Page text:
This site features a lone pinnacle towering up from the seabed. The pinnacle is bedazzled with rainbow coloured corals which function as marine camouflage concealing Blue Ribbon Eels, Lionfish and Reef Octopus. An 18m/60ft long passage through the pinnacle provides refuge for an array of invertebrates. Prepare to be mesmerised. As you swim through the pinnacle, sunlight cascades through a chimney-like opening giving everything an ethereal glow. While on the mooring line, watch for the Clownfish playing hide-n-seek in their host anemones, and search for Scorpionfish blending expertly into their surroundings. *This site requires the flat seas and slack tide conditions in order to be safe to dive.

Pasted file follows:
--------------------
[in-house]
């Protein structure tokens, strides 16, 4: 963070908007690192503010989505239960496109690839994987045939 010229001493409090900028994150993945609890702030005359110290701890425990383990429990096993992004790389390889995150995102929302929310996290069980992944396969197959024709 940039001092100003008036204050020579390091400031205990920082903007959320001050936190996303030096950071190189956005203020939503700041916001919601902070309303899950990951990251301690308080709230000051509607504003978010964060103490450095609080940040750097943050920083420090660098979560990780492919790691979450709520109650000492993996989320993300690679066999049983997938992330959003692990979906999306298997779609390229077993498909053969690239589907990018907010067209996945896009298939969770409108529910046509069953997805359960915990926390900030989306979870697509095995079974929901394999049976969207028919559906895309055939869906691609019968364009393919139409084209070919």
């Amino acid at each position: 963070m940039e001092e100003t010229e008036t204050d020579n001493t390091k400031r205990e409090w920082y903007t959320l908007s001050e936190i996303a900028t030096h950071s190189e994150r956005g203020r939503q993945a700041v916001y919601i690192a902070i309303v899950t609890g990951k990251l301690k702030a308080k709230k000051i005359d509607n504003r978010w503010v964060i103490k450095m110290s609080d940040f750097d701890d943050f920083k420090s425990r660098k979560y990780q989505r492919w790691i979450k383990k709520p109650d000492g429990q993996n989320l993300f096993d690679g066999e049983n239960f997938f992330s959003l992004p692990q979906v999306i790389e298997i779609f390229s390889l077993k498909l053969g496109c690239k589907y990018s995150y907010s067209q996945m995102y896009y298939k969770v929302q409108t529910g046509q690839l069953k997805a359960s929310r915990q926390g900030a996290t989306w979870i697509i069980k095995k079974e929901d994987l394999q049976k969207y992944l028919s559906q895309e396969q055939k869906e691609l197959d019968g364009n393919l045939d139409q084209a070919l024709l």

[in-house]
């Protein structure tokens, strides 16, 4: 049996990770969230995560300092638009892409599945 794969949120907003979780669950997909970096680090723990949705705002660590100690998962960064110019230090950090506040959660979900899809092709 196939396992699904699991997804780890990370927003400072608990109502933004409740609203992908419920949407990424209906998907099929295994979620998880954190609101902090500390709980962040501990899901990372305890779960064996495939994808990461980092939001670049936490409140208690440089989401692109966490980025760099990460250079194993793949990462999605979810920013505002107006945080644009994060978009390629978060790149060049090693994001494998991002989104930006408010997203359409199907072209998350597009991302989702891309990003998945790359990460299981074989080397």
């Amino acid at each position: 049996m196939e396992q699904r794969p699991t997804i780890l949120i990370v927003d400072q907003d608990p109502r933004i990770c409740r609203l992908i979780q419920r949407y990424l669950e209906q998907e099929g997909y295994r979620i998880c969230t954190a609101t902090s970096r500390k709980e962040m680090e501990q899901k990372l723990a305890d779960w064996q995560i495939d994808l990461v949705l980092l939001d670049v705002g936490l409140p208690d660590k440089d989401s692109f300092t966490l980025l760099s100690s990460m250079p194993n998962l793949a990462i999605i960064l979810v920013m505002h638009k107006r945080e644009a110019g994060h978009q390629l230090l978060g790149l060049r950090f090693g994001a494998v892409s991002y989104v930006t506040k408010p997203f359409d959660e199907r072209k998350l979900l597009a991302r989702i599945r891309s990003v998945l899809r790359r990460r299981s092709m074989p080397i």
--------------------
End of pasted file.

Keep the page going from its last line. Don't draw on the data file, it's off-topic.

Swim-Through City / Bird Island
This dive site is an instructor favourite. This site is a little easier to dive and divers have a chance to explore a number of swim-throughs, hard coral encrusted pinnacles and luscious gorgonian sea fans. The site itself is located in an area of Bird Island that is protected from strong currents and ocean swells. The setting is way more chill but don’t believe us, just watch how the locals do it! Whitetip Reef Sharks, Hawksbill Turtles and sometimes Spotted Eagle Rays can all be spotted cruising in and between the pinnacles like its a Sunday afternoon. If you have a Macro fetish you won’t be disappointed. Small critters like nudibranchs, guard crabs and flatworms can all be discovered with careful exploration. You can easily spend an hour just under the boat, or surrender yourself to our guides and venture to the other exciting areas of this vast reef.